The function of personal meaning is to provide partiality of consciousness, helping to choose an adequate behavior situation. Later we will see that human emotions are determined not by events in and of themselves, but by the meanings that these events acquire for a person.

Differences of sensual unconscious and consciously constructed human images

Now we can distinguish the differences between conscious and sensual unconscious images. A sensual image is the image of an object as an object of a biological behavioral space. The conscious image as the object of culture of mankind claims for the reliability of knowledge and penetration into the nature of the object. He is part of the image of the human world.

A sensual image of an object has a biological meaning and a functional significance of the landmark. The conscious image has a value representing the object in the system of other objects (in the categorical grid of knowledge of mankind), and the personal meaning presented in the form of a needing coloring objects, actions, events.

From this comparison, it can be seen that consciousness really provides a new level of reflection of the world, revealing to the person not the field of his actions (situation) but the world of his life (being), revealing the laws of the functioning of the world and creating conditions for man to build his life on the basis of obtained knowledge. And although this analysis did not allow us to single out consciousness as a special phenomenon, as a special reality, we got confirmation of the existence of some process providing a new level of reflection and regulation of activity.

To date, in psychology there are two non-competing understandings of consciousness:

a) a new higher stage of the development of the psyche, on which a person is able to obtain such knowledge about the world that can not be gained in a sensible way;

b) the ability of a person to realize the presence of sensual images, desires, emotions, states, actions, thoughts, etc.

Understanding consciousness as an ability to self-report allows us to identify a number of its characteristics.

Empirical Characteristics of Consciousness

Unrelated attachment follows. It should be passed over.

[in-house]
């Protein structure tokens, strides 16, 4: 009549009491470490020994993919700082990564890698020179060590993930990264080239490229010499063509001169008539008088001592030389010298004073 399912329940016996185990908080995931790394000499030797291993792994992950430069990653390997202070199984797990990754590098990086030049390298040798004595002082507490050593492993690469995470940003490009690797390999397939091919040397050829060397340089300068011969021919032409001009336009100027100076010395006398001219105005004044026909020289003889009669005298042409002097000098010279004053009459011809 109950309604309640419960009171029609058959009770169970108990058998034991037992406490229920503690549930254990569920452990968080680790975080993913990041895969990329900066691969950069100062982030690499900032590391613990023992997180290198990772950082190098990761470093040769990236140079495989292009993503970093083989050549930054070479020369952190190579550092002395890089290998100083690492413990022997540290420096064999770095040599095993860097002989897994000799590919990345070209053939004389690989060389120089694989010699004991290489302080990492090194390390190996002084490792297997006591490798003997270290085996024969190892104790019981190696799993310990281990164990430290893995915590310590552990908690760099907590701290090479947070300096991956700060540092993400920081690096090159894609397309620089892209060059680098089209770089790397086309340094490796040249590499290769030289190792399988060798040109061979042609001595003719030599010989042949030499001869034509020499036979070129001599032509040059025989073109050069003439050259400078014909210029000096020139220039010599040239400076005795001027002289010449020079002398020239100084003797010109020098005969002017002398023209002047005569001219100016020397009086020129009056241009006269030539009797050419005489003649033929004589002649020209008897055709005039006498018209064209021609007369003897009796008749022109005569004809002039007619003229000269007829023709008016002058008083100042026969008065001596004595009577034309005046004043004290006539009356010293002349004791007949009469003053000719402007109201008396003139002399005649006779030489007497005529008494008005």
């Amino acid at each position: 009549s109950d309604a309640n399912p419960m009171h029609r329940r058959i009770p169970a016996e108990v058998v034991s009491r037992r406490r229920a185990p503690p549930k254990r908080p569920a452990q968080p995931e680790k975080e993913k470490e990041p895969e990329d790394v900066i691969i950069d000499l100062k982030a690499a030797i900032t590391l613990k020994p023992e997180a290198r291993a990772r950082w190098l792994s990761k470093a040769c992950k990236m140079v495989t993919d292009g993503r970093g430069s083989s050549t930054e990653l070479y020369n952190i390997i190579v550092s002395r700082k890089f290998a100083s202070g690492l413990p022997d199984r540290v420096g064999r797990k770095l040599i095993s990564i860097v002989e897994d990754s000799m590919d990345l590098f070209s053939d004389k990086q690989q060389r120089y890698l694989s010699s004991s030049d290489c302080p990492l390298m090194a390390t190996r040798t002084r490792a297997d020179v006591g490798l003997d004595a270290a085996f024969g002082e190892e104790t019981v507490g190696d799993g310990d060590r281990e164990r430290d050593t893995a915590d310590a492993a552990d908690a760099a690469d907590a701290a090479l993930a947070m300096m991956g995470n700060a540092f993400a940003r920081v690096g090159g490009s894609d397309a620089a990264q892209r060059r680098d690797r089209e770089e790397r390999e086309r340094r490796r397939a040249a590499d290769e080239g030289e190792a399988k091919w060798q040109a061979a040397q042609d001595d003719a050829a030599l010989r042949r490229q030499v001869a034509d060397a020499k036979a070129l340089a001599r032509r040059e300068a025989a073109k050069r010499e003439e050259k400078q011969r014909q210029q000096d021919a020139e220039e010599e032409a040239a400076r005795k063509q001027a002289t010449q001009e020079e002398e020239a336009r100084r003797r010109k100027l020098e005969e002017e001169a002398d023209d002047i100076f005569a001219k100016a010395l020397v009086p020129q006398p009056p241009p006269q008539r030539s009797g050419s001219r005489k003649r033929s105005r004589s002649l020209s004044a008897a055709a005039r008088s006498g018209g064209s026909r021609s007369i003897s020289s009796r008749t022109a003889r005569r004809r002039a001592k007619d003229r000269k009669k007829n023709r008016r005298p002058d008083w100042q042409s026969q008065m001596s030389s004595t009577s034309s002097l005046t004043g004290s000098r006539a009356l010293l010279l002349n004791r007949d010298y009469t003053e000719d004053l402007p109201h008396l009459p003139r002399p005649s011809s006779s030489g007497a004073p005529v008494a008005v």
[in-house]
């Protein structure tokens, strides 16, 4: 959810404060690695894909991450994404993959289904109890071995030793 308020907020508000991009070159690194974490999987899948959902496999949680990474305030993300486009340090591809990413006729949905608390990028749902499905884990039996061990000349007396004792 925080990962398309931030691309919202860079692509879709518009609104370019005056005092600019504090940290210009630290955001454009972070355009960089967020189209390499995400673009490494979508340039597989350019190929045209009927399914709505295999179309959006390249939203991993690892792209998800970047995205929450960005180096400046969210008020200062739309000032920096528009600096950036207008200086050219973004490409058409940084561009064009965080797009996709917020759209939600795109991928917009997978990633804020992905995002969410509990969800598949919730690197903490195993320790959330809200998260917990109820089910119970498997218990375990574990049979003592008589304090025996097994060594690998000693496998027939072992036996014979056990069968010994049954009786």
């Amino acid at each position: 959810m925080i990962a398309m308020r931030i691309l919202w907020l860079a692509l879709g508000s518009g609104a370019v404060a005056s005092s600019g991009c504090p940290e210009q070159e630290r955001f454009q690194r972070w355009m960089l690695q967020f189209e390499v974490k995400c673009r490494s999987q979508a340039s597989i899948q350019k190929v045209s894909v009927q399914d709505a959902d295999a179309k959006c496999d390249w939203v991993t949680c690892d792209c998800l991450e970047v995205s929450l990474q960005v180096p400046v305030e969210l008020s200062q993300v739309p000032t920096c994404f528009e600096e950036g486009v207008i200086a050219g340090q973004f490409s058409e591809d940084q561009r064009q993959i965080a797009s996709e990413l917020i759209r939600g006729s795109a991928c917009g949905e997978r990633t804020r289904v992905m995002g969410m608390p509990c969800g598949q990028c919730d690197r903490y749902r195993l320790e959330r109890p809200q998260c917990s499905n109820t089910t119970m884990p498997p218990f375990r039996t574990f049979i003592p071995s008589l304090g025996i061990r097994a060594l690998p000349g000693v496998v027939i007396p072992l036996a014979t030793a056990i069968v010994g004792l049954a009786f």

First, we can isolate the content of our consciousness, i.e. that is present now and can be present in general in our consciousness.

Second , we see that at this particular moment, not all the wealth of our psyche is realized, not all that we do, but only a small part of our activity. That is, we ascertain the limited volume of consciousness and thereby confirm the discrepancy of the concepts consciousness and mentality & quot ;: the first already (less in volume) of the second, is a part of it. From the fact that the volume of consciousness is limited, it also follows that awareness is an independent task and an independent process of the movement of consciousness through the psychic and motor activity of a person, which enabled CG Jung to compare consciousness with a ray of light.

Cases of pathology confirm the divergence of mental and conscious regulation of behavior. With some diseases, a person commutes movement in a complex subject situation and does not stumble upon objects, but at the same time he is aware of the speech addressed to him and then does not remember anything about what happened. Similar behavior we observe with posthypnotic suggestion do not see this object or be in such and such a location & quot ;. If a person is persuaded that he is in a forest glade and needs to collect flowers, he collects imaginary flowers, but he never does it under the table that is in the room and does not try to go through the table.

The third characteristic of consciousness is the allocation in the volume of consciousness of the focus (zone, field of clear awareness) and periphery. The concepts volume & quot ;, focus and peripherals Consciousness has something in common with the concepts "volume", "focus" and peripherals perception and attention, and we will discuss this further.